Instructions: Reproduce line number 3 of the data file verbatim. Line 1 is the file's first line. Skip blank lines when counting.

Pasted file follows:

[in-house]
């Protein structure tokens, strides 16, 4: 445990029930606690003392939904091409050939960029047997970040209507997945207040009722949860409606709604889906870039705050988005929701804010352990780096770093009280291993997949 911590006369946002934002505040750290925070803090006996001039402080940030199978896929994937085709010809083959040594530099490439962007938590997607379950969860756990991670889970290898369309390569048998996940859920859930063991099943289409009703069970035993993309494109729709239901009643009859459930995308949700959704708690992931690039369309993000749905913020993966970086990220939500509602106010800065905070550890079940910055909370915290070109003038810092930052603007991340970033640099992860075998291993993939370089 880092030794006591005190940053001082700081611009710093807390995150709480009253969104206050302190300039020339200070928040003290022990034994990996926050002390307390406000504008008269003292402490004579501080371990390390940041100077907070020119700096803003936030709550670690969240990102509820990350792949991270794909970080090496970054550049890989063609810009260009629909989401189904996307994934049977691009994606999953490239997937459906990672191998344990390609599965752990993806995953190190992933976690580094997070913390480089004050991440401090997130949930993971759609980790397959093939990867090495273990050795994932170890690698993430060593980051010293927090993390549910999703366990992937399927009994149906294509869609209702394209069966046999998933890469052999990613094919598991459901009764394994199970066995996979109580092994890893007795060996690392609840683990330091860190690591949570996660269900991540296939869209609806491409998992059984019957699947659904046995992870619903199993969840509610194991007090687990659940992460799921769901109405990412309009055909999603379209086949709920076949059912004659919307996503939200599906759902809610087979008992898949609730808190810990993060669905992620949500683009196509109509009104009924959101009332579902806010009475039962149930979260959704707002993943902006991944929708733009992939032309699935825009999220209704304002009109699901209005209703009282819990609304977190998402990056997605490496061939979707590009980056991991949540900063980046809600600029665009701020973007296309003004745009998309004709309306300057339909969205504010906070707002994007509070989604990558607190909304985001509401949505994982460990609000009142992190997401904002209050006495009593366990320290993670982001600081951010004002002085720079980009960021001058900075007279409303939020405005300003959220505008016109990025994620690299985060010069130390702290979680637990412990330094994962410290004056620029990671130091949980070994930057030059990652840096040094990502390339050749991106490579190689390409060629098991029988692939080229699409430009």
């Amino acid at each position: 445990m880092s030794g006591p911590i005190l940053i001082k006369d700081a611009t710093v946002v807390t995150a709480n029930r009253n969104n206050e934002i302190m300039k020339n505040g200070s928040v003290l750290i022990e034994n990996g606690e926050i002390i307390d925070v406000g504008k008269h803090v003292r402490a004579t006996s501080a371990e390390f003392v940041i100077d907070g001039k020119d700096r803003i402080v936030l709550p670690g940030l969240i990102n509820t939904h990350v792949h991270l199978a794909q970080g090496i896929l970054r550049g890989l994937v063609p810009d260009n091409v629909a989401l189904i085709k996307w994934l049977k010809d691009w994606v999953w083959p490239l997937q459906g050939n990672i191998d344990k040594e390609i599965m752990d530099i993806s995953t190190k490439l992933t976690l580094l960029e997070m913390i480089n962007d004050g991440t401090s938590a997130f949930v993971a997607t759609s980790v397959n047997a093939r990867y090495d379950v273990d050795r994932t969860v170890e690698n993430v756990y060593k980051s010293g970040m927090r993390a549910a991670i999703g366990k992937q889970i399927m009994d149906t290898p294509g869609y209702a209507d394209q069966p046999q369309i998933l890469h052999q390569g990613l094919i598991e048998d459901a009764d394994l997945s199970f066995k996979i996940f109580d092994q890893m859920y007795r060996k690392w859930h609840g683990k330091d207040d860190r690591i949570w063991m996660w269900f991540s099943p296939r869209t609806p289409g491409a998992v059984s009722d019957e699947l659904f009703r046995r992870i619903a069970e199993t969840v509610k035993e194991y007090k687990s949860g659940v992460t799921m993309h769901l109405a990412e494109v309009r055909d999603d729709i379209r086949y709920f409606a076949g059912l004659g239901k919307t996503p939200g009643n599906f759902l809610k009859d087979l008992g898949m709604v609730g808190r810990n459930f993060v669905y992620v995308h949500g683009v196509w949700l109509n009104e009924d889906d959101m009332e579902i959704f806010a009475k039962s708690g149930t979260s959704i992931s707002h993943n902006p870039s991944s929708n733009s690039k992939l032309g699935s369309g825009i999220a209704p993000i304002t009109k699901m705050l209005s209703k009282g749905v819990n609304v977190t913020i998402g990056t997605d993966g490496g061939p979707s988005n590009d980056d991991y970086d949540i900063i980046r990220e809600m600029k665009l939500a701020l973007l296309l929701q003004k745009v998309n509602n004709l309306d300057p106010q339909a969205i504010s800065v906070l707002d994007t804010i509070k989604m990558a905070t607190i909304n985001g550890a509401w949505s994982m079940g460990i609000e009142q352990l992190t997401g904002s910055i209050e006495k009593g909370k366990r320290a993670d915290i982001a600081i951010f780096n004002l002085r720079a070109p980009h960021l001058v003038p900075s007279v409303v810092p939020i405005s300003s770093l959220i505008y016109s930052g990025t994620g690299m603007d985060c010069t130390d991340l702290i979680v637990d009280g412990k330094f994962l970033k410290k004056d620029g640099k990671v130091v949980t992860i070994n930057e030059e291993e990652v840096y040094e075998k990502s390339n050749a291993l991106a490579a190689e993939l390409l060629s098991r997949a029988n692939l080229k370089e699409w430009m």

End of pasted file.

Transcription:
């Amino acid at each position: 445990m880092s030794g006591p911590i005190l940053i001082k006369d700081a611009t710093v946002v807390t995150a709480n029930r009253n969104n206050e934002i302190m300039k020339n505040g200070s928040v003290l750290i022990e034994n990996g606690e926050i002390i307390d925070v406000g504008k008269h803090v003292r402490a004579t006996s501080a371990e390390f003392v940041i100077d907070g001039k020119d700096r803003i402080v936030l709550p670690g940030l969240i990102n509820t939904h990350v792949h991270l199978a794909q970080g090496i896929l970054r550049g890989l994937v063609p810009d260009n091409v629909a989401l189904i085709k996307w994934l049977k010809d691009w994606v999953w083959p490239l997937q459906g050939n990672i191998d344990k040594e390609i599965m752990d530099i993806s995953t190190k490439l992933t976690l580094l960029e997070m913390i480089n962007d004050g991440t401090s938590a997130f949930v993971a997607t759609s980790v397959n047997a093939r990867y090495d379950v273990d050795r994932t969860v170890e690698n993430v756990y060593k980051s010293g970040m927090r993390a549910a991670i999703g366990k992937q889970i399927m009994d149906t290898p294509g869609y209702a209507d394209q069966p046999q369309i998933l890469h052999q390569g990613l094919i598991e048998d459901a009764d394994l997945s199970f066995k996979i996940f109580d092994q890893m859920y007795r060996k690392w859930h609840g683990k330091d207040d860190r690591i949570w063991m996660w269900f991540s099943p296939r869209t609806p289409g491409a998992v059984s009722d019957e699947l659904f009703r046995r992870i619903a069970e199993t969840v509610k035993e194991y007090k687990s949860g659940v992460t799921m993309h769901l109405a990412e494109v309009r055909d999603d729709i379209r086949y709920f409606a076949g059912l004659g239901k919307t996503p939200g009643n599906f759902l809610k009859d087979l008992g898949m709604v609730g808190r810990n459930f993060v669905y992620v995308h949500g683009v196509w949700l109509n009104e009924d889906d959101m009332e579902i959704f806010a009475k039962s708690g149930t979260s959704i992931s707002h993943n902006p870039s991944s929708n733009s690039k992939l032309g699935s369309g825009i999220a209704p993000i304002t009109k699901m705050l209005s209703k009282g749905v819990n609304v977190t913020i998402g990056t997605d993966g490496g061939p979707s988005n590009d980056d991991y970086d949540i900063i980046r990220e809600m600029k665009l939500a701020l973007l296309l929701q003004k745009v998309n509602n004709l309306d300057p106010q339909a969205i504010s800065v906070l707002d994007t804010i509070k989604m990558a905070t607190i909304n985001g550890a509401w949505s994982m079940g460990i609000e009142q352990l992190t997401g904002s910055i209050e006495k009593g909370k366990r320290a993670d915290i982001a600081i951010f780096n004002l002085r720079a070109p980009h960021l001058v003038p900075s007279v409303v810092p939020i405005s300003s770093l959220i505008y016109s930052g990025t994620g690299m603007d985060c010069t130390d991340l702290i979680v637990d009280g412990k330094f994962l970033k410290k004056d620029g640099k990671v130091v949980t992860i070994n930057e030059e291993e990652v840096y040094e075998k990502s390339n050749a291993l991106a490579a190689e993939l390409l060629s098991r997949a029988n692939l080229k370089e699409w430009m």